This week sees 10 years since the Securitas bank depot robbery – the largest cash robbery of its kind in British history, where thieves escaped with £53million in cash. As a result, we’ve decided to take a look at how security has developed over the last decade.
Increase in DIY
The DIY market has become hugely popular over the years as homeowners try to save money and time on professional installation. Security hardware has also become more affordable over the years, and products have been simplified to compete in the growing DIY sector. However, with the development of connected home security systems over the last year, this trend might soon see a shift back to professional installation.
Although wireless systems date back further than 10 years, they were not as widespread and accessible as they are today. Again, to suit homeowners’ needs, wireless systems offer a practical and convenient option as they can be placed in areas where a wired system cannot. One of the most common myths surrounding wireless systems is that they are more unreliable than wired ones. However, wireless devices now use a narrow band radio frequency dedicated to the security industry, which has drastically reduced interference problems and improved their reliability, making them just as good as their wired counterparts.
Over the last decade, standards have increased and become tougher to make sure all properties have a certain standard of home security to comply with building regulations. BS 3621 is a British Standard relating to thief-resistant locks, and EN 1303:2005 is a European Norm relating to cylinders. Together, these standards benchmark the minimum performance for locks and cylinders on external or entrance doors to be acceptable to the Association of British Insurers (ABI) and the police service.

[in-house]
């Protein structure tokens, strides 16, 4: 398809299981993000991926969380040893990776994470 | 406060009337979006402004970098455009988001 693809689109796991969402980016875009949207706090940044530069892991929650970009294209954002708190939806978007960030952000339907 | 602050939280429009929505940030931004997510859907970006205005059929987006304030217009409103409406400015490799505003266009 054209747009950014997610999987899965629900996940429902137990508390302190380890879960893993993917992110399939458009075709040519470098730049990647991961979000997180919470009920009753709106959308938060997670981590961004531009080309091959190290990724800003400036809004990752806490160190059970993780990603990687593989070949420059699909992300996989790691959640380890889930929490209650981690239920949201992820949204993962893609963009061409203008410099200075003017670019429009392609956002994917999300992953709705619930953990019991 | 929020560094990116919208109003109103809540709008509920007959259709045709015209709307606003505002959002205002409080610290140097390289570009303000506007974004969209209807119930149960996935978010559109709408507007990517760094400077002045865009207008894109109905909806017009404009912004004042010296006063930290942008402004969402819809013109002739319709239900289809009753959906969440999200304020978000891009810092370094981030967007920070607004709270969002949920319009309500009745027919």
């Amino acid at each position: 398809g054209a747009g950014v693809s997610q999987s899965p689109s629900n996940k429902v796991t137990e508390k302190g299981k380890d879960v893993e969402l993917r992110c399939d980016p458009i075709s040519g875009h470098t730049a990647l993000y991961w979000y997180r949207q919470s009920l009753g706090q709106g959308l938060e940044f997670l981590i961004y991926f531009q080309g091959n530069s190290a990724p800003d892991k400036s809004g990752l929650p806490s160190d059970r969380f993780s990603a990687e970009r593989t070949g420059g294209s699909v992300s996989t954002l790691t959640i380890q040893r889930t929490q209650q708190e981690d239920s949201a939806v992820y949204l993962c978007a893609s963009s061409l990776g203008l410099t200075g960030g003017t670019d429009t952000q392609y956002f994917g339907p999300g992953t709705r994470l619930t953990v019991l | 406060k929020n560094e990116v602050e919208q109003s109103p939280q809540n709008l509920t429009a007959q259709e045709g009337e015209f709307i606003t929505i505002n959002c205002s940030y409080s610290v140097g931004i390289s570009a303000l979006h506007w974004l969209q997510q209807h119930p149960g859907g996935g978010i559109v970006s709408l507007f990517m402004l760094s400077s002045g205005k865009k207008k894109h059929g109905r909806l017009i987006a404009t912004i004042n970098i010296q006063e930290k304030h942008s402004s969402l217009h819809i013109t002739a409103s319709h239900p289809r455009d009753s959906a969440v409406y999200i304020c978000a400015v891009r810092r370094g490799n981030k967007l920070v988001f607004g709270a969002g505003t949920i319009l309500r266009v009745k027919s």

Innovation has played a significant role in the security market and its development over the last 10 years. Security systems are getting smaller, easier to use and more affordable. Additionally, as the market develops, 2016 looks like the year smart security will take off with internet-enabled devices. For example, Yale’s Smart Living range offers CCTV systems, Alarms and Smart Locks, all of which can be controlled via a free Yale app.
Whole Home Security Hubs
Internet-enabled devices have led to the introduction of whole smart home hubs, where a number of home devices can be linked together and controlled centrally via a mobile device. You can receive updates, alerts and even images of your property if the devices are triggered. Remote monitoring gives homeowners the ability to control all security devices centrally through one app rather than having standalone devices. This type of technology was only aspirational ten years ago, but has evolved to soon be commonplace.
Overall, home security has evolved considerably over the last decade, putting homeowner satisfaction and comfort at the forefront of innovation. Products have become stronger and more sophisticated to adapt to new methods of attack and as a result, the British Crime Survey has noted a steady decline in the number of people who worry about home security.
Click here fore more information on our Smart Living range.